It wasn’t an auspicious breakfast.
But it got them rolling.
“Cheesies and nuts,” Sonja Wood said of the meal she shared with her husband Chris Mansky in Rawdon Goldmines Thursday morning.
The pair had spent the first night of their 1,500-kilometre journey to Ottawa curled up in the trunk of their hatchback. He’d crammed all the other gear – which includes a guitar but not a propane stove – for their journey into the car’s front seats to make room for sleeping.
Her electric scooter spent the night charging by the house of the man who let them sleep on his property.
“Not only did he give us a charge and let us sleep there but he gave me a handshake too and to me that’s gold,” said Wood.
“For a month I tried to get sponsored but all these big corporations aren’t worth a tinkers’ darn.”
Wood, with Mansky behind the wheel of their support vehicle, is driving her electric scooter to Ottawa to demand Fisheries and Oceans Canada use the Fisheries Act to open up fish passage through the causeways and dams blocking many Atlantic Canadian rivers.
As chair of the group Friends of the Avon River she’s been campaigning to open up fish passage through the Windsor causeway for over twenty years.
This campaign has often put her at odds with Windsor Town Council and many residents who want to maintain water levels around Lake Pisiquid, which was created a half century ago when the original causeway was installed across the Avon River.
The new causeway being planned by Department of Transportation and Infrastructure Renewal as part of the Highway 101 twinning project will have some sort of fishway – designs aren’t complete yet – but won’t allow the free flow of water.
“We expect government to start enforcing the Fisheries Act and stop blocking rivers,” said Wood.
When she didn’t get a response from the federal government to a petition with 660 signatures submitted this summer, her and Mansky started planning their trip to Ottawa.
If the gates to the halls of power aren’t opened to her there, those holding the keys should be aware that Wood is persistent.
In 1985 she spent two months walking around Nova Scotia with a sheep dog named Samson telling everyone who would listen about the famine in Ethiopia.
A car accident shortly after she resumed her studies at Acadia University left her confined to a wheelchair.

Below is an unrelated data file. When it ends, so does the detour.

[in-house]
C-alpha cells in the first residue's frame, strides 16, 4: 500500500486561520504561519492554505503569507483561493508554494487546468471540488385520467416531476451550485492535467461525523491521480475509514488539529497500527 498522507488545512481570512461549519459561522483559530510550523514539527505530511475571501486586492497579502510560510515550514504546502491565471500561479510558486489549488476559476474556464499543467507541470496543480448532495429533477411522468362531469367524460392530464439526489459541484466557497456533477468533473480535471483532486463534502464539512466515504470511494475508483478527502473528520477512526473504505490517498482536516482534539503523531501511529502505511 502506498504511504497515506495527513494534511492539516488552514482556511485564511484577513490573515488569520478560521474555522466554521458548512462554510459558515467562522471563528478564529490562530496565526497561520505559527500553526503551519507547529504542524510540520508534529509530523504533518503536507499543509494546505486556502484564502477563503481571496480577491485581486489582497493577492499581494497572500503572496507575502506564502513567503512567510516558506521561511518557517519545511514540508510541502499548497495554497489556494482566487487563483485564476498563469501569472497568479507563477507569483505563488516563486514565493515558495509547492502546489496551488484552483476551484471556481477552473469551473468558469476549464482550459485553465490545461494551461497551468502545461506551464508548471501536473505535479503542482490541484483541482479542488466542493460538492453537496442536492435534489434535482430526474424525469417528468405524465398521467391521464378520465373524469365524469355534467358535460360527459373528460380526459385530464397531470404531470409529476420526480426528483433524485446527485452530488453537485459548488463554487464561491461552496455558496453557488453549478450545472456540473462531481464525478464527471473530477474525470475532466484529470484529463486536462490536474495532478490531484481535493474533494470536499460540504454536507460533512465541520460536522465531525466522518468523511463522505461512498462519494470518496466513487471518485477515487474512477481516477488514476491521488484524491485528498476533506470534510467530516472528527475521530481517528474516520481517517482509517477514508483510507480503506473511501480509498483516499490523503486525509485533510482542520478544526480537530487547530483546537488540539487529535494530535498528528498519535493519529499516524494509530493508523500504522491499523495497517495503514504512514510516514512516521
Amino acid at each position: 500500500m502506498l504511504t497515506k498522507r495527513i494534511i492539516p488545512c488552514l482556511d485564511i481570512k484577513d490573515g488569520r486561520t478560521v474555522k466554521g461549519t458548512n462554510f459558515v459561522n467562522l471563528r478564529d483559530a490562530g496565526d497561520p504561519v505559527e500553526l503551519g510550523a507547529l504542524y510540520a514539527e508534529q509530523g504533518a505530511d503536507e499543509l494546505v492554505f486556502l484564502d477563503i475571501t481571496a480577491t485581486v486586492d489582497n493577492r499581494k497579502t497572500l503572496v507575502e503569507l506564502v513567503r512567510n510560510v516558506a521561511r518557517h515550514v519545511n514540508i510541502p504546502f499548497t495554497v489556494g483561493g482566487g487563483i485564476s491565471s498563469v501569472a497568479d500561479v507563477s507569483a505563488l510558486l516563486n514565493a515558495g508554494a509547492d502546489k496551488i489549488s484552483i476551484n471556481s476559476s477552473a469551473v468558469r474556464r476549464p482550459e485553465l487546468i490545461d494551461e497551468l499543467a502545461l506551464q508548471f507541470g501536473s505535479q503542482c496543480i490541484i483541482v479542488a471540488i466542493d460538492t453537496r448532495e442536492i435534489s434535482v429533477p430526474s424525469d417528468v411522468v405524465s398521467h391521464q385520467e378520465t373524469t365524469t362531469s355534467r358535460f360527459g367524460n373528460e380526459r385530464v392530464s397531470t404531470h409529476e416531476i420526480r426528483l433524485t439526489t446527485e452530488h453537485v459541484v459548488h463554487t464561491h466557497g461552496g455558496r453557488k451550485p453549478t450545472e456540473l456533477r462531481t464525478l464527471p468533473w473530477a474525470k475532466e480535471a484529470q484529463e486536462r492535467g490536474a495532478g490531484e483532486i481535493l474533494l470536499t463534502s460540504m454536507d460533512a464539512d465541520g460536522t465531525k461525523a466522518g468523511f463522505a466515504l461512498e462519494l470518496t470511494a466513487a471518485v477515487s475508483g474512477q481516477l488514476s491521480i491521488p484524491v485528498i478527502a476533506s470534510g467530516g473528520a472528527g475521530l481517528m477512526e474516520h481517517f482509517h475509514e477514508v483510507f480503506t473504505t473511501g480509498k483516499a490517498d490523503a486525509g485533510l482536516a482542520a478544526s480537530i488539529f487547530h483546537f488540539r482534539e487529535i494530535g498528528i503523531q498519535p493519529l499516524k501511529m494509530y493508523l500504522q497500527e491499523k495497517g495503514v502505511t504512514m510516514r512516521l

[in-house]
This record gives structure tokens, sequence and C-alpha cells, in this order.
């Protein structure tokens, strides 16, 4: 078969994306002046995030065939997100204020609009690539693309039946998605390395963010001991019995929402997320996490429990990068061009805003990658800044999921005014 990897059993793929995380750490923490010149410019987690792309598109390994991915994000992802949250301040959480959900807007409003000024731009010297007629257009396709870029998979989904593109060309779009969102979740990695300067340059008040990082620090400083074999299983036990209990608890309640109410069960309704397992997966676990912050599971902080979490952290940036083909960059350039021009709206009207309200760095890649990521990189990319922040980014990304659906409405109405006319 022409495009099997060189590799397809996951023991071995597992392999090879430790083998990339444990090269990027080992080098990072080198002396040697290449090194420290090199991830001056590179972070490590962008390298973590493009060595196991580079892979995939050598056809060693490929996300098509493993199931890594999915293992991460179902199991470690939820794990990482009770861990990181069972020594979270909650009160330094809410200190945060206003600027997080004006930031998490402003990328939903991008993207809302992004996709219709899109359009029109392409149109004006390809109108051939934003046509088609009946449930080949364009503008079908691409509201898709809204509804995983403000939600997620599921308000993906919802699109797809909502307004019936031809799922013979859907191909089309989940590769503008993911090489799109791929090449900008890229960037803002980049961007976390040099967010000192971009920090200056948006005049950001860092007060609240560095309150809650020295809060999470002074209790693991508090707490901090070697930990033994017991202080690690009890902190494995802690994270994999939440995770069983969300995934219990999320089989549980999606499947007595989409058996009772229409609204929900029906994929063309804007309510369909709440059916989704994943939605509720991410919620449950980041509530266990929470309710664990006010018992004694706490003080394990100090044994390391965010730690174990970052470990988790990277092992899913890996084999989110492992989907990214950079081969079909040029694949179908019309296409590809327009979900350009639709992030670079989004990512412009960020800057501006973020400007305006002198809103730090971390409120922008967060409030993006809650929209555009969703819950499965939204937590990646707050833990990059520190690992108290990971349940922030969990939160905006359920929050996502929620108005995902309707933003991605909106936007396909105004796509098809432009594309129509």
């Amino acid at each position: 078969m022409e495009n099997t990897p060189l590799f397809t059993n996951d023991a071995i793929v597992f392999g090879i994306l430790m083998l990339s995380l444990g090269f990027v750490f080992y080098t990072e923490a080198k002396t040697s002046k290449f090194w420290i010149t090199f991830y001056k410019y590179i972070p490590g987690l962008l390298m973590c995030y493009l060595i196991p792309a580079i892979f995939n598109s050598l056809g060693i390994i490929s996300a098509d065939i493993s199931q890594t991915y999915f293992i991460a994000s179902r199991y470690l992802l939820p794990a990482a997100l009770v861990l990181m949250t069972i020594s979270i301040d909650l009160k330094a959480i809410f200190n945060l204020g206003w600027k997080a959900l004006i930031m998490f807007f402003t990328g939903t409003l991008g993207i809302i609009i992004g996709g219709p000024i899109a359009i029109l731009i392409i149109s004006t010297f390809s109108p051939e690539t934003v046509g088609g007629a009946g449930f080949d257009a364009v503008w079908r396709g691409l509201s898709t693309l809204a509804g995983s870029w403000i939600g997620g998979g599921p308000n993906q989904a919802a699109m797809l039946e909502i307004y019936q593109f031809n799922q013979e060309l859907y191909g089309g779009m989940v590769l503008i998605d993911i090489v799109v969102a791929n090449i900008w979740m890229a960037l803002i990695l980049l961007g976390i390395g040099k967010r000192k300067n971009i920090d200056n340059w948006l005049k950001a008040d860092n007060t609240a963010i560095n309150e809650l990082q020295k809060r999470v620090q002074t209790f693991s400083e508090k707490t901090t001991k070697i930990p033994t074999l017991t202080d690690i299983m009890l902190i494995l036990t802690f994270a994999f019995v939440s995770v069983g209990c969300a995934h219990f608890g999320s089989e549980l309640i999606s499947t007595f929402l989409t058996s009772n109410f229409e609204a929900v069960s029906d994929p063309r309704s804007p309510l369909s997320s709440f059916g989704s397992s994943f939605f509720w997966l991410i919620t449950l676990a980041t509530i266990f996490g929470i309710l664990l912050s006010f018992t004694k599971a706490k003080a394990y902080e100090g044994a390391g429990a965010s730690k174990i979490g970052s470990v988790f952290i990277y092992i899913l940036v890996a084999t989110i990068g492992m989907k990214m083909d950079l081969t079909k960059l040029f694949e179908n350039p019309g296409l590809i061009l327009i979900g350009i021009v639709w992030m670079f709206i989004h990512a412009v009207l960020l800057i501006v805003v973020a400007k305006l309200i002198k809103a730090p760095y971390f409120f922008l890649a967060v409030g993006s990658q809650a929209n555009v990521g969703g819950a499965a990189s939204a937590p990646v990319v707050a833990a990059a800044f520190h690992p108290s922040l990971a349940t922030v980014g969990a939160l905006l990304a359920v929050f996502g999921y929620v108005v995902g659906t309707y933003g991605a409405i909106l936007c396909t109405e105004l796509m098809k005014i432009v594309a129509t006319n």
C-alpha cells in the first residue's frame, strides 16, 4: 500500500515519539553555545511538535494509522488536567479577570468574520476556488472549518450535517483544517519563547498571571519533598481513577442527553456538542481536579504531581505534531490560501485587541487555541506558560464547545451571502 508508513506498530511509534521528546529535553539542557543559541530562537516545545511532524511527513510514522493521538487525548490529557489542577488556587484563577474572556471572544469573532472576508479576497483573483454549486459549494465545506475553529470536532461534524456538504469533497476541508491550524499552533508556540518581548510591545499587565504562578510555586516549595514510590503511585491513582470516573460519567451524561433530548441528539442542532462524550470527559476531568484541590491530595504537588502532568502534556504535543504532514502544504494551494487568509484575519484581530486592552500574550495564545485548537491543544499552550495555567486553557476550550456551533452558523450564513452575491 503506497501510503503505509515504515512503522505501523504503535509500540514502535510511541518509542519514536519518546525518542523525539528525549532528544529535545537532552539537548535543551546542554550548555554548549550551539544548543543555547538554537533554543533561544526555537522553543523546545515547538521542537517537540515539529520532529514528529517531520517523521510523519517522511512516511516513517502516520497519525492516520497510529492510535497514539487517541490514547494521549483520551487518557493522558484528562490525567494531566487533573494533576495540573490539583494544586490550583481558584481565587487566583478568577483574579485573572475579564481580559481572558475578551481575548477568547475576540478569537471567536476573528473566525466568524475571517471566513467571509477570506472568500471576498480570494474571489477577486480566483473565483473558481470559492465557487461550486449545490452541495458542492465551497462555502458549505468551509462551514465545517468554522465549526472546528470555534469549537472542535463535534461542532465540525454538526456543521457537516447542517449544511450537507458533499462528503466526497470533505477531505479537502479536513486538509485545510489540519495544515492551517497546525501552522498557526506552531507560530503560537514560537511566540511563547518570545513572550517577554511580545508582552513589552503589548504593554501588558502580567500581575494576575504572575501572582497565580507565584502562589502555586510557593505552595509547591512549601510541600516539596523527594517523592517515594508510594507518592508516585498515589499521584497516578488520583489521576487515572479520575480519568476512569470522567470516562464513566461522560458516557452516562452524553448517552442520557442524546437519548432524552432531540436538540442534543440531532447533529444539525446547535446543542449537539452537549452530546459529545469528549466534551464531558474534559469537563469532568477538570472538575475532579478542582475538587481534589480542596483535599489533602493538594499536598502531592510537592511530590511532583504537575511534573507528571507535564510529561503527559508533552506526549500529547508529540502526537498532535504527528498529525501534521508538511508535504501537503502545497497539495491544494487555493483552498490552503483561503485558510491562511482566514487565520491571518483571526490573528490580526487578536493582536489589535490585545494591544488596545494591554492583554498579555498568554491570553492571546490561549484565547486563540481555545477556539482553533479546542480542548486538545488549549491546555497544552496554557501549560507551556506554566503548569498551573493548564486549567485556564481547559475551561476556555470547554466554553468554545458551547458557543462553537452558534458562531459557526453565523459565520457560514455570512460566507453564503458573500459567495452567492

Undeterred, in 1995 she spent two months riding the province on a hand-powered bicycle spreading the word of Canadian Unity as Quebec prepared for its second referendum on whether to separate.
In 1999 she camped out beside the White Rock overpass near New Minas, where she had nearly died in a car accident, for 19 days as a vigil to campaign for the twinning of Highway 101.
And now she’s riding the Trophy 20 electric scooter she bought second-hand last Friday for the journey to Ottawa.
Her and Mansky, who together have run the Blue Beach Fossil Museum in Hants County since 2002, don’t have a lot of money for the journey.
They’re accepting donations as they go – be it in the form of accommodations, food, cash or even a handshake.
The Trophy 20 can travel about two hours down the backroads they’re taking before needing a charge.
So a bit of electricity is also a welcome donation.
“We’re hoping to outrun it,” said Wood of hurricane Dorian’s path toward Nova Scotia on Saturday.
But that doesn’t seem likely.
Mansky figures he’ll wrap the Trophy 20 in a tarp and they can hole up in the car for the night.
“It is actually pretty fun,” said Mansky.
“Usually I’ve got one foot nailed down to the museum this time of year so we’re enjoying being out on the road and meeting people.”
Wood has been struck by the silence as she rolls along through expanses of field and forest.
“I don’t usually go two hours without talking to someone,” she said.
“So it’s good for me.”
She’ll have plenty to say when she gets to Parliament Hill.
Those wishing to contact Wood and Mansky can email email@example.com